FMLA Basic Provisions
- The FMLA mandates that each employee receive unpaid time away from his position of up to 12 weeks -- or 26 weeks if caring for a member of the armed forces -- to deal with a medical situation. Upon returning from their leave, employees must be returned to their previous position or a similar one. To qualify for reinstatement, however, a leave must incapacitate a worker for three or more days or be part of treatment for an ongoing illness. Employees can't merely leave a job and expect to return if qualifications aren't met.
FMLA Notification Requirements
- Employees must provide 30 days' notice for scheduled events, such as a birth or scheduled surgery. For unforeseen illnesses and other similarly unscheduled events, employees must provide their employers notice as soon as practically possible. Notification must contain enough information for an employer to understand that the condition can be covered by FMLA, although employees don't need to specifically mention FMLA rights in their request. An employer has five business days to rule whether the request qualifies for FMLA leave and may require doctor certification from employees to make this determination. Employees who refuse or fail to provide requested medical documentation aren't covered by FMLA protections.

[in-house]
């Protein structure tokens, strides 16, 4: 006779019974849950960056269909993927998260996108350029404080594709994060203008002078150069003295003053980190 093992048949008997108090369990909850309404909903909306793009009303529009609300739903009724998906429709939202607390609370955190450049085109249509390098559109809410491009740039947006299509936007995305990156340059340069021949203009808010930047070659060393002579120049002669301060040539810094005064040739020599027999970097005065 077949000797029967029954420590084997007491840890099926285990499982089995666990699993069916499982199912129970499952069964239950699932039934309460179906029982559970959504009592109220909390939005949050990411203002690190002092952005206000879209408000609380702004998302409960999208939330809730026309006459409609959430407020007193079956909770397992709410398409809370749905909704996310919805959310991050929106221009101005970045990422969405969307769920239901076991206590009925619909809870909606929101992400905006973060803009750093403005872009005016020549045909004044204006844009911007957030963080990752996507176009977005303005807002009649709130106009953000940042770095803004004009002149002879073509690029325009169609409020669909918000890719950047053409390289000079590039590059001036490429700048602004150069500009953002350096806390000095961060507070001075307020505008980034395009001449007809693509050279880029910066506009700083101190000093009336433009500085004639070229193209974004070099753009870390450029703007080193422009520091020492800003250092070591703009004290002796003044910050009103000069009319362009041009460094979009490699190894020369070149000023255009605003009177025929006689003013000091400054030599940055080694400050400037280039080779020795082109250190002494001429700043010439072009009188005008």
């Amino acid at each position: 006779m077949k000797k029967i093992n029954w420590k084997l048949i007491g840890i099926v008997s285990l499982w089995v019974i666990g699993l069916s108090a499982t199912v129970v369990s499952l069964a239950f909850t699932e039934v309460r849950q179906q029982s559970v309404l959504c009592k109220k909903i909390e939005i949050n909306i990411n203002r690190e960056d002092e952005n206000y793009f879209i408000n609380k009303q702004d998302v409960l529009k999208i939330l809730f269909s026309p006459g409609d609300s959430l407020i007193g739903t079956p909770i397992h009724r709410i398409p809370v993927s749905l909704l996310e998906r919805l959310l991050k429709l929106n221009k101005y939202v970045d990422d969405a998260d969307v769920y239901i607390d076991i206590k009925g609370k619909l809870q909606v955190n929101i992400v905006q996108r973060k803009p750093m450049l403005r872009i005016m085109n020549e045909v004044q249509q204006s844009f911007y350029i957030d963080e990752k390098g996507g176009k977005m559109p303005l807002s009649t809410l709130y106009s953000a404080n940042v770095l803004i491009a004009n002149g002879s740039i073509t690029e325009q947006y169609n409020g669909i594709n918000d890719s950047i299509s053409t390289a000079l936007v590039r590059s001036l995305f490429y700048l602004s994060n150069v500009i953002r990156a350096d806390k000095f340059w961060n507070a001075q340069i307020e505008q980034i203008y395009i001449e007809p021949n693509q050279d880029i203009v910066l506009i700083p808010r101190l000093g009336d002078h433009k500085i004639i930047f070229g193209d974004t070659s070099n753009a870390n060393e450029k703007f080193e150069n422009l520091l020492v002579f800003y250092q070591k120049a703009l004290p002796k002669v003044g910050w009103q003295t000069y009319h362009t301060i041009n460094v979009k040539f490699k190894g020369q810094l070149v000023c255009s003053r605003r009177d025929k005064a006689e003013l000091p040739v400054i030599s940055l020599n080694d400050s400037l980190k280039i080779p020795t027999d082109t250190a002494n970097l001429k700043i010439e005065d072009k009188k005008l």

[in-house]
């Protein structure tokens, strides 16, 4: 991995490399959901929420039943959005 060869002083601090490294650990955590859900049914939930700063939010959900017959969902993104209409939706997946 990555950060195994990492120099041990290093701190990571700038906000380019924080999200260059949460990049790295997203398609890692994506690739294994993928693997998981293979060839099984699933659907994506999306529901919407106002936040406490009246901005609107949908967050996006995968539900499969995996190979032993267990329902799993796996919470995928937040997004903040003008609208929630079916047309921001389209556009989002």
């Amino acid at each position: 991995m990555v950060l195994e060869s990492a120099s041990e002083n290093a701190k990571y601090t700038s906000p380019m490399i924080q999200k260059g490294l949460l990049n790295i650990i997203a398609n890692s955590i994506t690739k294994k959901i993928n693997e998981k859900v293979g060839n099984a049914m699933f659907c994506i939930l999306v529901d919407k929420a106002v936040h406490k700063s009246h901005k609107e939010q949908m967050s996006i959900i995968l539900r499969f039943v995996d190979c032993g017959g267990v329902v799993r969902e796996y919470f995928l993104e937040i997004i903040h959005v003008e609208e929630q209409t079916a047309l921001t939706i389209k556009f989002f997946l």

Filing a Complaint
- Employees who believe they followed FMLA guidelines to receive protection for their leaves may file a complaint with their local U.S. Department of Labor Wage and Hour Division by telephone, in writing or in person at their local Labor Department branch. Complaints must contain all alleged breaches of FMLA protections as well as the dates the alleged infractions occurred. Employees must file a complaint within two years of the violation. If the violation showed a willful disregard for the law, an employee has three years to file the complaint.
- In some circumstances, an employer is allowed to fire an employee when she returns from FMLA leave. If the employee didn't meet notification or certification requirements for the leave, FMLA coverage doesn't apply. Similarly, an employee must have worked in the position for 12 months to qualify for FMLA coverage of the leave of absence. Employees are entitled to only 12 weeks of job-protected leave each year, except for the 26-week military exception, so termination of an employee who exceeds those limits is legal.